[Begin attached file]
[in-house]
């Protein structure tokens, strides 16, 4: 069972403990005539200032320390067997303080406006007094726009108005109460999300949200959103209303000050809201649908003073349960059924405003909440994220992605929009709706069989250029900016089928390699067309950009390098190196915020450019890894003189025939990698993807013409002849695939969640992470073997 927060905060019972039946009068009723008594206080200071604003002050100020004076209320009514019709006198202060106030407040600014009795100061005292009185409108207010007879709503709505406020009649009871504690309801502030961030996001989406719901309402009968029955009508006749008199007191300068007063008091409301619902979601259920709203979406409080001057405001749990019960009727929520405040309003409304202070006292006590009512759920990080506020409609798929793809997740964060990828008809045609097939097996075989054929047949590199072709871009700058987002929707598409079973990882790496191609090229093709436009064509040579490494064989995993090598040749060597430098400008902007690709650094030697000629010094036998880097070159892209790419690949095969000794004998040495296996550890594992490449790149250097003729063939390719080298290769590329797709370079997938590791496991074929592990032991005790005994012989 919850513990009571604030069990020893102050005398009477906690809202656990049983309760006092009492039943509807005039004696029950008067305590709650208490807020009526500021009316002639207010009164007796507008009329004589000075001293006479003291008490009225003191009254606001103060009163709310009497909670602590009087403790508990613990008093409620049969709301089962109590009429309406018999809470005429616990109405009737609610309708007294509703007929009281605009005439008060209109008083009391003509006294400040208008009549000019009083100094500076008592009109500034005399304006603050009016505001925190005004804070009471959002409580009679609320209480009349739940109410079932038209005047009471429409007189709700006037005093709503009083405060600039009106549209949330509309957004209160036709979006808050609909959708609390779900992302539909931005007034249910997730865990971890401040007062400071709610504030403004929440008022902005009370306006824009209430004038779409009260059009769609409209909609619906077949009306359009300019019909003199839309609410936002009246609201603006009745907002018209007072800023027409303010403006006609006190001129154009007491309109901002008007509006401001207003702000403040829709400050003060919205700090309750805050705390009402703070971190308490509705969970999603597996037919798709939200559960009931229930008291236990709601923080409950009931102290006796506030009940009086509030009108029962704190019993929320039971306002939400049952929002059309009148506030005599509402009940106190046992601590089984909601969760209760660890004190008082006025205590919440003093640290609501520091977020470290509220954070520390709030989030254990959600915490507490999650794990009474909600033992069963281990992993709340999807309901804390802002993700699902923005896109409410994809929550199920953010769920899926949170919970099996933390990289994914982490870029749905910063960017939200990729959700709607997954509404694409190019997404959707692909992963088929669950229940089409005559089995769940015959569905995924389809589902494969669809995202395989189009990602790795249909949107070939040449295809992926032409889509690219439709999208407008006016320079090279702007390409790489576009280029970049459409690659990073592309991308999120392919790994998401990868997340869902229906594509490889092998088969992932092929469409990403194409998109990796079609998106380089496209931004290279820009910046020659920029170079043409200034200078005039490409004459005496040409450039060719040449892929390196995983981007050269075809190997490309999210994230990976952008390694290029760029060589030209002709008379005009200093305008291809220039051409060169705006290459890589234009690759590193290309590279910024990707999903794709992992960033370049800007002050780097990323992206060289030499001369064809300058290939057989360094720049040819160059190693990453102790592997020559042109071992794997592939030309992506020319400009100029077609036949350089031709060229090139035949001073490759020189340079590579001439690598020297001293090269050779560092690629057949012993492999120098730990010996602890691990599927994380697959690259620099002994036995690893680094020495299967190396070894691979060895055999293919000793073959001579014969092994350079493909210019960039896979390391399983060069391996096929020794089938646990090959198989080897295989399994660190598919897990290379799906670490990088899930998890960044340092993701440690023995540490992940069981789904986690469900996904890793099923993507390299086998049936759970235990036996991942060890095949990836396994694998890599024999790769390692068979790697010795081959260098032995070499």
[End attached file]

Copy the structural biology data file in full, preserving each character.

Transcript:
[in-house]
């Protein structure tokens, strides 16, 4: 069972403990005539200032320390067997303080406006007094726009108005109460999300949200959103209303000050809201649908003073349960059924405003909440994220992605929009709706069989250029900016089928390699067309950009390098190196915020450019890894003189025939990698993807013409002849695939969640992470073997 927060905060019972039946009068009723008594206080200071604003002050100020004076209320009514019709006198202060106030407040600014009795100061005292009185409108207010007879709503709505406020009649009871504690309801502030961030996001989406719901309402009968029955009508006749008199007191300068007063008091409301619902979601259920709203979406409080001057405001749990019960009727929520405040309003409304202070006292006590009512759920990080506020409609798929793809997740964060990828008809045609097939097996075989054929047949590199072709871009700058987002929707598409079973990882790496191609090229093709436009064509040579490494064989995993090598040749060597430098400008902007690709650094030697000629010094036998880097070159892209790419690949095969000794004998040495296996550890594992490449790149250097003729063939390719080298290769590329797709370079997938590791496991074929592990032991005790005994012989 919850513990009571604030069990020893102050005398009477906690809202656990049983309760006092009492039943509807005039004696029950008067305590709650208490807020009526500021009316002639207010009164007796507008009329004589000075001293006479003291008490009225003191009254606001103060009163709310009497909670602590009087403790508990613990008093409620049969709301089962109590009429309406018999809470005429616990109405009737609610309708007294509703007929009281605009005439008060209109008083009391003509006294400040208008009549000019009083100094500076008592009109500034005399304006603050009016505001925190005004804070009471959002409580009679609320209480009349739940109410079932038209005047009471429409007189709700006037005093709503009083405060600039009106549209949330509309957004209160036709979006808050609909959708609390779900992302539909931005007034249910997730865990971890401040007062400071709610504030403004929440008022902005009370306006824009209430004038779409009260059009769609409209909609619906077949009306359009300019019909003199839309609410936002009246609201603006009745907002018209007072800023027409303010403006006609006190001129154009007491309109901002008007509006401001207003702000403040829709400050003060919205700090309750805050705390009402703070971190308490509705969970999603597996037919798709939200559960009931229930008291236990709601923080409950009931102290006796506030009940009086509030009108029962704190019993929320039971306002939400049952929002059309009148506030005599509402009940106190046992601590089984909601969760209760660890004190008082006025205590919440003093640290609501520091977020470290509220954070520390709030989030254990959600915490507490999650794990009474909600033992069963281990992993709340999807309901804390802002993700699902923005896109409410994809929550199920953010769920899926949170919970099996933390990289994914982490870029749905910063960017939200990729959700709607997954509404694409190019997404959707692909992963088929669950229940089409005559089995769940015959569905995924389809589902494969669809995202395989189009990602790795249909949107070939040449295809992926032409889509690219439709999208407008006016320079090279702007390409790489576009280029970049459409690659990073592309991308999120392919790994998401990868997340869902229906594509490889092998088969992932092929469409990403194409998109990796079609998106380089496209931004290279820009910046020659920029170079043409200034200078005039490409004459005496040409450039060719040449892929390196995983981007050269075809190997490309999210994230990976952008390694290029760029060589030209002709008379005009200093305008291809220039051409060169705006290459890589234009690759590193290309590279910024990707999903794709992992960033370049800007002050780097990323992206060289030499001369064809300058290939057989360094720049040819160059190693990453102790592997020559042109071992794997592939030309992506020319400009100029077609036949350089031709060229090139035949001073490759020189340079590579001439690598020297001293090269050779560092690629057949012993492999120098730990010996602890691990599927994380697959690259620099002994036995690893680094020495299967190396070894691979060895055999293919000793073959001579014969092994350079493909210019960039896979390391399983060069391996096929020794089938646990090959198989080897295989399994660190598919897990290379799906670490990088899930998890960044340092993701440690023995540490992940069981789904986690469900996904890793099923993507390299086998049936759970235990036996991942060890095949990836396994694998890599024999790769390692068979790697010795081959260098032995070499």